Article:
Saw Htoo was forced to flee Myanmar when the Government started investigating allegations that they were involved with the KNU, a rebel group of Karenese fighters. Her sister had moved away to another country but the official family registration stated she was supposed to be living with them and thus the whole family was suspected of conspiring against the Government. If they didn’t leave they were sure to be arrested for crimes they didn’t commit. Saw Htoo had already lost her parents and two brothers, and did not want to lose anyone else, and so her husband, son, and sisters family made their way over to Thailand and into the Om Piom Refugee Camp; the other four siblings remaining in Myanmar but in better circumstances than they had. She hopes that she can stay in Thailand and make business here, and send her boys to good schools, especially her son who has never known another way of life outside the camp because he was born a refugee. Most of all she would like to thank ADRA for their project. “Myanmar has no VT, when I come to Thailand I get skills to support my family, Thankyou ADRA”.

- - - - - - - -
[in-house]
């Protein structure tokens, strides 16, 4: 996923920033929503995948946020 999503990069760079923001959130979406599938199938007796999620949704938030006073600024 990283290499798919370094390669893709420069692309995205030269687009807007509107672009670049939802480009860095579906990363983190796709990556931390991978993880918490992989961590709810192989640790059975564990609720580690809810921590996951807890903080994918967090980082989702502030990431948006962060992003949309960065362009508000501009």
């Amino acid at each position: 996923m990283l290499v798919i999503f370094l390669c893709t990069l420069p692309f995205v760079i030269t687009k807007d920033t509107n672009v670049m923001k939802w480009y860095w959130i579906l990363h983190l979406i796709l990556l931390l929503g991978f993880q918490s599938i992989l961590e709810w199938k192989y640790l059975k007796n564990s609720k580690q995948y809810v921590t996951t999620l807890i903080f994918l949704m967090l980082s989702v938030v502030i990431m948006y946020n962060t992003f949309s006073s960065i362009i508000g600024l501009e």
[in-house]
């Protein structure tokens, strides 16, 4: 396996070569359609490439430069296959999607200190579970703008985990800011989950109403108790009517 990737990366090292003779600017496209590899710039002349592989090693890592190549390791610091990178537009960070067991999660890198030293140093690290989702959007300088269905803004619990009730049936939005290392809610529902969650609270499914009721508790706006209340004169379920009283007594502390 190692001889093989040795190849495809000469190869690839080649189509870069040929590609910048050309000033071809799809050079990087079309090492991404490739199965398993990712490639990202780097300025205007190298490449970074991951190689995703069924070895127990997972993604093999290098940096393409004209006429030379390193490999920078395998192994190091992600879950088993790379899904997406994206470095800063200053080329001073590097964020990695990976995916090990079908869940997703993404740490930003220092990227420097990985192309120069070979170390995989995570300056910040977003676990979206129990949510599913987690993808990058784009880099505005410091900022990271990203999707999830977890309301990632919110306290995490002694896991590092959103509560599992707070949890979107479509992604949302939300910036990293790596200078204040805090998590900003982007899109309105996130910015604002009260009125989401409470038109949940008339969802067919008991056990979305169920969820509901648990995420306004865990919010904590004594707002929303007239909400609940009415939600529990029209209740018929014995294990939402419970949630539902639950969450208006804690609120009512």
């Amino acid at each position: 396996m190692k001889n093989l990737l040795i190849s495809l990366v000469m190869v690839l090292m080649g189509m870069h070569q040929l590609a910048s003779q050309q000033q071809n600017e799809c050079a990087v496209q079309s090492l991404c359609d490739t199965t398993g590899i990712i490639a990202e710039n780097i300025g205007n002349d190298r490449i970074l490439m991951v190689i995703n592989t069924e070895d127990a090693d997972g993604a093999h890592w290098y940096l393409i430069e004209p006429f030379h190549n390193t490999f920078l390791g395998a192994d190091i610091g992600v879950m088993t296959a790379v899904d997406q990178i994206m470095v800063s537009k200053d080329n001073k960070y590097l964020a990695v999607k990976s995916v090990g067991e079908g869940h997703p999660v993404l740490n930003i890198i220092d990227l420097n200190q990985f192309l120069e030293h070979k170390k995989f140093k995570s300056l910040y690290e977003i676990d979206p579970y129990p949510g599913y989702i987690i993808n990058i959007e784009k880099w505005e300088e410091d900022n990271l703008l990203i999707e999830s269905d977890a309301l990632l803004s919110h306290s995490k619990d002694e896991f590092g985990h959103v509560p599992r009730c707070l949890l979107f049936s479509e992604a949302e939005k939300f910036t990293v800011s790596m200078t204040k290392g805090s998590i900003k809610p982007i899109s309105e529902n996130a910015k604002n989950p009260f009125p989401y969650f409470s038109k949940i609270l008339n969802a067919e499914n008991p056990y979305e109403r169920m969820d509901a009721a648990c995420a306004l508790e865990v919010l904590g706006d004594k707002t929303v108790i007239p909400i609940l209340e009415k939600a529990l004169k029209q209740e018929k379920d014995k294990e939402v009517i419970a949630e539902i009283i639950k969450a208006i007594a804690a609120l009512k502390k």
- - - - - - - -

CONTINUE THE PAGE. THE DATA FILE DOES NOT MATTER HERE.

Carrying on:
Saw Htoo outside her shop with some of her special order items.

Photography by Brittanie McLean

Some of the food they make at store (Samosas & Ejakway).

A traditional woodfire is used to create these delicious treats

ADRA Connections Visits KGS

ADRA Connections Visits KGS

The Keep Girls Safe project has gone through some major improvements this past month, and it’s all thanks to Sanitarium and their crew flying over from Australia! The team of highly capable individuals arrived on Sunday the 15th and got stuck right into business discussing what needed to be done.

Already having some ideas, they talked to the staff to see what improvements would be needed the most and divided it into three project areas; excluding odd jobs around the place. As the plans evolved the team decided upon erecting an area for drying clothes, storing rice, and planting vegetables; as this would be the greatest benefit to the shelter. “The expectations of what we could do changed a bit, as we spent time with the staff to assess needs” Team Leader Julie Praestiin mentioned whilst showing us what was happening at KGS. The team has come as an executive group working at Sanitarium Factory in Australia in varying leadership positions. They work with Mission Health Foods in Asia in manufacturing and distributing food to Thailand, Australia and New Zealand. Due to this the staff at Sanitarium decided to base the next company volunteer trip in Thailand to give back to the community.